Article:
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Five Inspirational Women in Tech

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This International Women’s Day, we wanted to highlight five women we at blue{shift} find to be incredibly inspiring. They’re diverse in their pursuits, passionate about their fields, and driven to innovate. Though there are many who could (and should) be featured, below is our short list of five remarkable women in science and technology:

Julie Payette

Julie Payette is one of the most multifaceted role models we know! After completing university on a scholarship, she pursued a Computer Engineering masters degree and worked as a systems engineer for IBM before becoming a pilot and an astronaut. Amazingly, she has logged over 611 hours in space! Besides her success in STEM, she speaks six languages, carried Canada’s Olympic flag in the opening ceremony of the 2010 Winter Games, and performed as a classical musician in the Montreal Symphony. Currently, she is the Governor General of Canada. Phew!

Limor Fried

Graduate of the Media Lab at MIT, entrepreneur, and electrical engineer Limor Fried (nicknamed LadyAda) founded adafruit.com, an all-encompassing website which allows consumers to buy computer hardware and learn how to use it through free tutorials. She isn’t just a woman in tech; she’s a woman in hardware and manufacturing. She does it her way and has a very sincere mission to educate. She has crafted the Adafruit website as a treasure trove of honest reviews, how to videos and forums. She was named one of Fast Company’s Most Influential Women in Technology in 2011 and was the first female engineer on the cover of Wired magazine. She has influenced not only the technology sector but has also inspired many on their path to entrepreneurship.

Kathryn Parsons

Kathryn Parsons is a trailblazer. As the CEO of her business Decoded, a non-executive board member of the Department for Business, Energy and Industrial Strategy (BEIS), and member of the UK Government Cyber Security Skills Advisory Board (just to name a few!), she is an entrepreneur and an advocate for digital literacy. Her “Code in a Day” workshops teach adults computing skills in London, and she was named one of Business Insider’s 2013’s 30 Most Important Women in Tech Under 30. In 2014, she successfully campaigned for coding to be included in the UK national curriculum — something very important to us at blue{shift}… She said in The Memo:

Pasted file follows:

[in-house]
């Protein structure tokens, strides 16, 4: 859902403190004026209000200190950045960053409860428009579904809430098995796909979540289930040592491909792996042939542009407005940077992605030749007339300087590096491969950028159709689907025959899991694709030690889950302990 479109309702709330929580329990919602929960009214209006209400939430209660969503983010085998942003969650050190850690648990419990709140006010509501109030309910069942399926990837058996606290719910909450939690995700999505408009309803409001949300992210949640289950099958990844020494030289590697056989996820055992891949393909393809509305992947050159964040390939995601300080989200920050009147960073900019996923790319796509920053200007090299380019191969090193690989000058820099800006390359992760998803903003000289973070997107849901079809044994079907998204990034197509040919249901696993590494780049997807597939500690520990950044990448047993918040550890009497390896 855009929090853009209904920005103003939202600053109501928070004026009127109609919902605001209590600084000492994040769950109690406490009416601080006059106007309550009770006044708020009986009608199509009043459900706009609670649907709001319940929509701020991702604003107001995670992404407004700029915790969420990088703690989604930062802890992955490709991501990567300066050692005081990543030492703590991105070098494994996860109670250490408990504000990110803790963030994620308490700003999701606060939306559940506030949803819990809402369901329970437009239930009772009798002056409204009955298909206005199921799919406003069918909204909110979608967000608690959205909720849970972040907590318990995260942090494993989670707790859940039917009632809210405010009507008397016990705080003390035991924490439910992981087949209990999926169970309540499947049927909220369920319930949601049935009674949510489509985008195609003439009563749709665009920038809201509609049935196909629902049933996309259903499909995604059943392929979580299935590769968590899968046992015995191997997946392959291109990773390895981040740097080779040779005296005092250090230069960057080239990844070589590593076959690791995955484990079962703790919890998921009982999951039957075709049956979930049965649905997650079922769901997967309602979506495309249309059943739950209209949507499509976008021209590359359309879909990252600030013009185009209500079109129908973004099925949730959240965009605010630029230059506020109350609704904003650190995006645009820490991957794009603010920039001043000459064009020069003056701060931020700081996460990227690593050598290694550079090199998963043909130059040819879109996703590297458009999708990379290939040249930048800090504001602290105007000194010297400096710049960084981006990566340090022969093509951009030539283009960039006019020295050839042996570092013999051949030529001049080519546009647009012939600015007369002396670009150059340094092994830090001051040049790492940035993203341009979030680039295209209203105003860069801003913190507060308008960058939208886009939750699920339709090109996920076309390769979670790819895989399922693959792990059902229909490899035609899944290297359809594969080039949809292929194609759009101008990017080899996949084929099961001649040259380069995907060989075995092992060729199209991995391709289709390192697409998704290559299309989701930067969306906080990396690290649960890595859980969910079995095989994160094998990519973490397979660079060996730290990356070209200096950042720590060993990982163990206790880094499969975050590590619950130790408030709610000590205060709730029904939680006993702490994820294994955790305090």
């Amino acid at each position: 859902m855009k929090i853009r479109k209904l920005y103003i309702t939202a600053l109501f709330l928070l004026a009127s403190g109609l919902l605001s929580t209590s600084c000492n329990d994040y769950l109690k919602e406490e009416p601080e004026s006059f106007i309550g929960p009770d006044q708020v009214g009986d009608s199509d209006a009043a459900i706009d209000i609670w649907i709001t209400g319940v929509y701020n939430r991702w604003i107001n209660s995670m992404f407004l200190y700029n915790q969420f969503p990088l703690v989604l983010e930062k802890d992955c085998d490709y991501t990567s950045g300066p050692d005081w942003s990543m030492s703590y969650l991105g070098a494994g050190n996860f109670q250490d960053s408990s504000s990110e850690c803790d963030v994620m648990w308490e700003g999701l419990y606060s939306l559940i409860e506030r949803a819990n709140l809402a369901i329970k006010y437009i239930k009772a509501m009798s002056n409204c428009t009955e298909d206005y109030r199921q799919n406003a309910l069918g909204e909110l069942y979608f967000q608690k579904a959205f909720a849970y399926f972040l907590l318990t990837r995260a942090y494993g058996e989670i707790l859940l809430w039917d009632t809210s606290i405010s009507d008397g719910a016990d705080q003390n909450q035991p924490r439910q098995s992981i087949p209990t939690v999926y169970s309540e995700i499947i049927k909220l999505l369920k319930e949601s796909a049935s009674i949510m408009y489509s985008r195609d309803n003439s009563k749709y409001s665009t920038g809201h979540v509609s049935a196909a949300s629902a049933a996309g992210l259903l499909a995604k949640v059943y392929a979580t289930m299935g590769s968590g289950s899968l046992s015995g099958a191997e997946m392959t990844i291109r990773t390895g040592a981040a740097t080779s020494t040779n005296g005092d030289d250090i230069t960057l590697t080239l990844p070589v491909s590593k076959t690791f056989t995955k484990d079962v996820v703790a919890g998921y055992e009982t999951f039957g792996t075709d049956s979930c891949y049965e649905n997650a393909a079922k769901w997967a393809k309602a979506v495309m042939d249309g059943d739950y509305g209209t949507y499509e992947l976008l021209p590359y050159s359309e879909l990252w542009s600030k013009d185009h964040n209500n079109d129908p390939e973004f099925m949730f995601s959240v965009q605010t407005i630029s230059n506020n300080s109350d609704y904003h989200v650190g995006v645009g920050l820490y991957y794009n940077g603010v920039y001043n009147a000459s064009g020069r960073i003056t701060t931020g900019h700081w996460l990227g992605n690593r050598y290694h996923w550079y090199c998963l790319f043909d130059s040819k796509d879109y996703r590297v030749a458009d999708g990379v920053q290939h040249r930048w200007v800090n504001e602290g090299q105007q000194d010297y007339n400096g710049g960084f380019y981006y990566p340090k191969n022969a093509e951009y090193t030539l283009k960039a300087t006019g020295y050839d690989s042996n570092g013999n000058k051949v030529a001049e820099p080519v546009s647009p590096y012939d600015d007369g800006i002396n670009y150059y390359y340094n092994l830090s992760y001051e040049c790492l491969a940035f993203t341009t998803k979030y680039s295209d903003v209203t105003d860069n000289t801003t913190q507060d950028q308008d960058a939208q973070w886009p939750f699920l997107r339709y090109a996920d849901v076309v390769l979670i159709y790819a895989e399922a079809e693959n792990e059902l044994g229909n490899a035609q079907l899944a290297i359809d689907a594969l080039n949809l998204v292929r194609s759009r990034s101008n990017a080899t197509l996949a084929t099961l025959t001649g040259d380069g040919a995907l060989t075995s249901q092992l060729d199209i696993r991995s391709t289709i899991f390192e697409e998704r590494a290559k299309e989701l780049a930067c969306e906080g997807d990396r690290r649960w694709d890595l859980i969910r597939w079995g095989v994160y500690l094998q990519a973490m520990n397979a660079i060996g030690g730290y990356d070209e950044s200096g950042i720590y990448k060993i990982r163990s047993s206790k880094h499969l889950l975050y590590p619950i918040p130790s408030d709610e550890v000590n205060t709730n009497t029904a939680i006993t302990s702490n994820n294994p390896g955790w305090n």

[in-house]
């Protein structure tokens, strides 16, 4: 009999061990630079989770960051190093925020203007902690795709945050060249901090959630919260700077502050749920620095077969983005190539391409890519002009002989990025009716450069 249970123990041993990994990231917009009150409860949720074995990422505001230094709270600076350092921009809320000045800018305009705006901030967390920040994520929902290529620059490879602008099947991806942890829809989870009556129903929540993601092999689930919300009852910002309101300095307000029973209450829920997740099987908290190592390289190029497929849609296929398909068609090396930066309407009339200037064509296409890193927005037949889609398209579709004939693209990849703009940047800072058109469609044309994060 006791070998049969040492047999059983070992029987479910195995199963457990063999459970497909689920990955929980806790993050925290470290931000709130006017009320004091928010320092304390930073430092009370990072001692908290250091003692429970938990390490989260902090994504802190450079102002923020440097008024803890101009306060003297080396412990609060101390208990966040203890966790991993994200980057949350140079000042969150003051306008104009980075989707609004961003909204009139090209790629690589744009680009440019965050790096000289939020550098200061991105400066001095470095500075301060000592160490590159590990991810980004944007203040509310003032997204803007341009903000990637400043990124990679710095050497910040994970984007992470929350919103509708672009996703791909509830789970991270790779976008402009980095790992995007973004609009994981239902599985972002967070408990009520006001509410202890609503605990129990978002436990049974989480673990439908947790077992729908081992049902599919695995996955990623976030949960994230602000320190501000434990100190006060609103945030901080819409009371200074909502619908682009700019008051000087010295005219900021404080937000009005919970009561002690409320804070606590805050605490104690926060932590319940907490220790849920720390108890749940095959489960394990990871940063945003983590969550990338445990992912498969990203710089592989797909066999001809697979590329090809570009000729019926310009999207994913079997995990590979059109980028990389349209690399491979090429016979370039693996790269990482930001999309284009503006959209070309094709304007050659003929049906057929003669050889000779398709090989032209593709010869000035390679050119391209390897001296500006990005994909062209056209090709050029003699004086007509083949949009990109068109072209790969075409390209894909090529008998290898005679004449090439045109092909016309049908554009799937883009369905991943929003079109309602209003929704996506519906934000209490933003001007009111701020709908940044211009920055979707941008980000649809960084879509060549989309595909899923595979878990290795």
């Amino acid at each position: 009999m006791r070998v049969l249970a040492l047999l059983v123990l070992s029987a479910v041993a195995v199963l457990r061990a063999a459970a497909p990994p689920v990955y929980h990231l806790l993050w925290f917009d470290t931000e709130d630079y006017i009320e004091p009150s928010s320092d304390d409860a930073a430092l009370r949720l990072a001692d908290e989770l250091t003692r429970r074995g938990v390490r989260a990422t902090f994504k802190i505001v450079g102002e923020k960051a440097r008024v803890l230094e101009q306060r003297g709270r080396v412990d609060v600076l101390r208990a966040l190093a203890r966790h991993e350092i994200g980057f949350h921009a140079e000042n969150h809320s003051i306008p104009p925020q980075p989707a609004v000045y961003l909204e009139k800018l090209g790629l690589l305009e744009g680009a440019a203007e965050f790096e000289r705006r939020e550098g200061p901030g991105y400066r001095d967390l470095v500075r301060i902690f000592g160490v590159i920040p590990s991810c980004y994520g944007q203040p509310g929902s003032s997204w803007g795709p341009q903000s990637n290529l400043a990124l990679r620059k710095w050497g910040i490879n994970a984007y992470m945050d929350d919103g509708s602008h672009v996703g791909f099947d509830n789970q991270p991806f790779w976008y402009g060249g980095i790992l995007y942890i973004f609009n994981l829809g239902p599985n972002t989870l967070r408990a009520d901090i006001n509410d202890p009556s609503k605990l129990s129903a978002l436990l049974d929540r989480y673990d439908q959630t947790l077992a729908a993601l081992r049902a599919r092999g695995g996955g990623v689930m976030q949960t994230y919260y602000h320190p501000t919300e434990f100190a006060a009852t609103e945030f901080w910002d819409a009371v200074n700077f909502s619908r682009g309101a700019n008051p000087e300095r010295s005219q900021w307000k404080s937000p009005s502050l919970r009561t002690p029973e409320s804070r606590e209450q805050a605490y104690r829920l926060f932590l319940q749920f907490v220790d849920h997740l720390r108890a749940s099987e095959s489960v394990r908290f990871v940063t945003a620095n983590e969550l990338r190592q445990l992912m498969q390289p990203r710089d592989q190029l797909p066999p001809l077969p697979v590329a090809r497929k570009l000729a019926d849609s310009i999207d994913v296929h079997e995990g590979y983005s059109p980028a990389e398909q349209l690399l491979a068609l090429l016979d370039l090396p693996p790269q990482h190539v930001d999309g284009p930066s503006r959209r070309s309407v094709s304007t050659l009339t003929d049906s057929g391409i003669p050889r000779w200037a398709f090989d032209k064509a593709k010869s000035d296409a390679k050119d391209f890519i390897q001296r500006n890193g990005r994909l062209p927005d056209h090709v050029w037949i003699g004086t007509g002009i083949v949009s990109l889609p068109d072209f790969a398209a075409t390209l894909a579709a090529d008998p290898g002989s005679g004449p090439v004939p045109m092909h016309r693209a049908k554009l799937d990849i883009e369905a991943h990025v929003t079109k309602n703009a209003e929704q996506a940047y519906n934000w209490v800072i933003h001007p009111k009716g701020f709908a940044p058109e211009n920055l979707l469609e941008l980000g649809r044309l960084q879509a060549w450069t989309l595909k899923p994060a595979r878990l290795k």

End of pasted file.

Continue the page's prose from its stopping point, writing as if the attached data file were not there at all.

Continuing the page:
Learn code, banish fear, empower yourself with the languages, tools and skills of the digital age and be part of making history.

Dr. Christyl Johnson

As a doctor in systems engineering, Dr. Christyl Johnson has used her scientific education both in practice and in policy. After studying physics and electrical engineering, she worked in research centres and then the White House Office of Science and Technology Policy. Throughout her career, she has implemented engineering policies, standards, program management and practice, and national goals for the sciences in the United States. She is currently NASA Goddard’s deputy director for technology and research investments.

Sandhya Guntreddy

Sandhya Guntreddy is the Principal Program Manager in Artificial Intelligence and Research Organisation at Microsoft. She has worked various roles within Microsoft since 2005. She currently works in artificial intelligence applications that optimise businesses’ and users’ productivity. Besides working in data analytics, design, AI, and the consumer life cycle, she mentors female students from local school across India in Microsoft’s WISE (Women in Science & Engineering) program.

This is just a short list of many qualified and inspiring women in the world of tech; we hope to continue the momentum of promoting STEAM to the next generation of women innovators, scientists, and programmers.

If you are interested in learning more about girls in coding, or know a girl interested in pursuing robotics, animation, coding, or engineering, check out our website to learn about our holiday camps, workshops, and after school clubs.